Sheehan: Nenagh And Its Neighbourhood

Pdf Sheehan, J. B. Nenagh And Its Neighbourhood, Bray: The Record Press Ltd, 1976

Nenagh and Its Neighbourhood by E.H. Sheehan, a booklet published in 1976, is an anecdotal history of the town of Nenagh and surrounding localities in North Tipperary . While it lacks a clear narrative and analysis, it is highly detailed. Sheenan used a variety of sources such as contemporary local newspaper articles, the Registry of Deeds, the Land Commission and family records among other sources. Sheehan gives an impressive detailed picture of the growth of the town, street by street and house by house during its expansion especially during the 18th century including the names of inhabitants. Sheehan’s local knowledge is spliced together with information gleaned from official records.

He describes the various landed Anglo-Irish Protestant family dynasties that came into possession of large estates in North Tipperary following the Cromwellian invasion of the 17th century. These aristocratic families dominated the economic, political and social life of the area until the 19th century. The agitations of Fenians, the Land League and the Irish Parliamentary party led to gradual, largely peaceful, reforms that empowered Catholic tenant farmers.

Sheehan covers incidents of political and social upheaval such as the 1798 rebellion, the visit of Daniel O’Connell to Nenagh during his drive for Catholic Emancipation, the horrors of Nenagh workhouse during the Great Famine of the 1840’s, the violent mutiny by the local British garrison in 1858 and the arrests of Fenian rebels in the latter half of the 19th century. There are descriptions of duels between respectable gentlemen and peasant faction fighting at local fairs illustrating a society that was very much dominated by class and violence. 19th century legal cases such as the hangings of two innocent McCormack brothers falsely convicted of the murder of a land agent and the acquittal of Dr. Langley who was accused of his wife’s death provide a window into a different time.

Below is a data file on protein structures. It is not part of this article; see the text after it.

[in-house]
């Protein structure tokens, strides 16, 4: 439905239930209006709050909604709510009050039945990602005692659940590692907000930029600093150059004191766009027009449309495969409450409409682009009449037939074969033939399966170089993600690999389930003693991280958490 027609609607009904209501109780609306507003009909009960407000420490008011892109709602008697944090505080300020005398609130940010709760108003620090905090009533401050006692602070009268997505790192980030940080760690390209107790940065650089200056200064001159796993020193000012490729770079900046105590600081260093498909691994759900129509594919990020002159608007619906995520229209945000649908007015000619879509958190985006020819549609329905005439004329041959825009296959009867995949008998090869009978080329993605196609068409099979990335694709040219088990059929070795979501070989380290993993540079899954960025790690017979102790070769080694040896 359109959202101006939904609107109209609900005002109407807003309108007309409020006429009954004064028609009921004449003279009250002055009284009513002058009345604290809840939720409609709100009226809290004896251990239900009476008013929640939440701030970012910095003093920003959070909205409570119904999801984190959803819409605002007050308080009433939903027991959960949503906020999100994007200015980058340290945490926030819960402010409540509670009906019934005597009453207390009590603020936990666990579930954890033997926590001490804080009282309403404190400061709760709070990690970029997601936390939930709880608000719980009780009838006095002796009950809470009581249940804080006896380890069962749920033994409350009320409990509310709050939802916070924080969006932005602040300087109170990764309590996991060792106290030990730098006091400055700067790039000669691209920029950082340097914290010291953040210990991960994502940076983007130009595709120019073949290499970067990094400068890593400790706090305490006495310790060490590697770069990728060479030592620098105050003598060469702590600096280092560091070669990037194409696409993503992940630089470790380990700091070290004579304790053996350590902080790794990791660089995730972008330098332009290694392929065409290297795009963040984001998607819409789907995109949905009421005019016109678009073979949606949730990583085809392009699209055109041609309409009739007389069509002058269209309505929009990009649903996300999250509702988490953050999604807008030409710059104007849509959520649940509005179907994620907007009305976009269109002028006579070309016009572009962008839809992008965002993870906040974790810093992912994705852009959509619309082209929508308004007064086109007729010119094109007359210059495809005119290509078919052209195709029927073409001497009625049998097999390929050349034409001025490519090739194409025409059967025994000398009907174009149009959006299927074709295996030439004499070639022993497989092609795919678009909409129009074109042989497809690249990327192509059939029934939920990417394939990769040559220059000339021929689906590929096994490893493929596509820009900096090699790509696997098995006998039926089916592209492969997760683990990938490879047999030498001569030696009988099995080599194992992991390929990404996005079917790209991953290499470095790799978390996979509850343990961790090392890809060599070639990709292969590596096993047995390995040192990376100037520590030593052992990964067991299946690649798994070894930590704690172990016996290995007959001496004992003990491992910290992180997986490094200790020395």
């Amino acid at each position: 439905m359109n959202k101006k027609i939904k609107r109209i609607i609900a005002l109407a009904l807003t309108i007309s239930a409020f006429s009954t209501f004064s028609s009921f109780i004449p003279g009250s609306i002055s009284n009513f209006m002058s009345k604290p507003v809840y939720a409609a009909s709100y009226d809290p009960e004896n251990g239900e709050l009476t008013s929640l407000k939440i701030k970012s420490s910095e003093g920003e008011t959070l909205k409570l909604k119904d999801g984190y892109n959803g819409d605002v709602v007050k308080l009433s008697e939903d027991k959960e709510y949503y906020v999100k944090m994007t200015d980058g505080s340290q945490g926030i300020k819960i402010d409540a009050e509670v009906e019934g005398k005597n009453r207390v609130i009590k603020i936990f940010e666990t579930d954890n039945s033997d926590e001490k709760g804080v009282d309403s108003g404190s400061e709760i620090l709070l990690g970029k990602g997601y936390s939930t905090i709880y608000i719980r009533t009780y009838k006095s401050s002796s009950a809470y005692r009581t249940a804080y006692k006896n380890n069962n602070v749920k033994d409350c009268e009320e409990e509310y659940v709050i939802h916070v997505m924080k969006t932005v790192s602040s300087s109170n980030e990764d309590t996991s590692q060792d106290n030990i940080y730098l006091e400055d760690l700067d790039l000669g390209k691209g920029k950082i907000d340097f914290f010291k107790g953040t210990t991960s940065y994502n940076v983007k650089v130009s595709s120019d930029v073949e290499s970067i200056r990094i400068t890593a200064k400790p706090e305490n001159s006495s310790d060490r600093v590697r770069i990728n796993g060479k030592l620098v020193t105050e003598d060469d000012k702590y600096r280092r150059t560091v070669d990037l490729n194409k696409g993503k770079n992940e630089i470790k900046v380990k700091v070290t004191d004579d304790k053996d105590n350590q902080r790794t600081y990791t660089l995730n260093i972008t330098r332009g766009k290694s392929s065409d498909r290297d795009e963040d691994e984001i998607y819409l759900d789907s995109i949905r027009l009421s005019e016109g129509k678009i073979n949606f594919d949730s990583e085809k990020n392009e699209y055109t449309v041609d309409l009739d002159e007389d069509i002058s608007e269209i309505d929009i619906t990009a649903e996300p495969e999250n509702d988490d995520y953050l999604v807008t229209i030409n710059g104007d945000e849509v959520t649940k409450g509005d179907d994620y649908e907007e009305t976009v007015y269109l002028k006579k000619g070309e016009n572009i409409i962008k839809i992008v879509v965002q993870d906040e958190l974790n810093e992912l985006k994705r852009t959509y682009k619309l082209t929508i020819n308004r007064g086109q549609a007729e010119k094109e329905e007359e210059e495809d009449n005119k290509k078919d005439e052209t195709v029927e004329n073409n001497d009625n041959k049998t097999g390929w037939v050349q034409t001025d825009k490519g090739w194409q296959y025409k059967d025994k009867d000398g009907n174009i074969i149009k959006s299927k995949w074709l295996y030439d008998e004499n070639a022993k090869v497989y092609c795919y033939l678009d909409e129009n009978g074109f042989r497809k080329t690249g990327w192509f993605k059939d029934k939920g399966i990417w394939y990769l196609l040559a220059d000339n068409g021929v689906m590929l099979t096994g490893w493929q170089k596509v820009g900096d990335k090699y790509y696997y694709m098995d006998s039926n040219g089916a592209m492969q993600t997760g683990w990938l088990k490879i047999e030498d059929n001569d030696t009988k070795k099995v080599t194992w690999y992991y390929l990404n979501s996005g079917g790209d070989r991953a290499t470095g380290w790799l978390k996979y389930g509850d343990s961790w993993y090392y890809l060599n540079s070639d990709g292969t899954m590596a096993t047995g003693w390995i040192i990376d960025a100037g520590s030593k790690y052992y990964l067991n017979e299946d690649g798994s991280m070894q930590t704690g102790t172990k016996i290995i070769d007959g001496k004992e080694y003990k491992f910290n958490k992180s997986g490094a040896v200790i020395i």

The early 20th century saw the outbreak of the Great War with large numbers of men from Nenagh and North Tipperary joining the ranks of the British military. A strong pro-British sentiment that persisted in Ireland following the violent 1916-23 Irish revolutionary period is reflected by the warm reception given to the widow of the British commander General Douglas Haig who visited Nenagh in 1929.

The booklet is important because for many years local historical research in Ireland was neglected. Sheehan’s work is original and valuable but nonetheless does not always reveal its sources and is problematic for other researchers who wish to write their own local histories.

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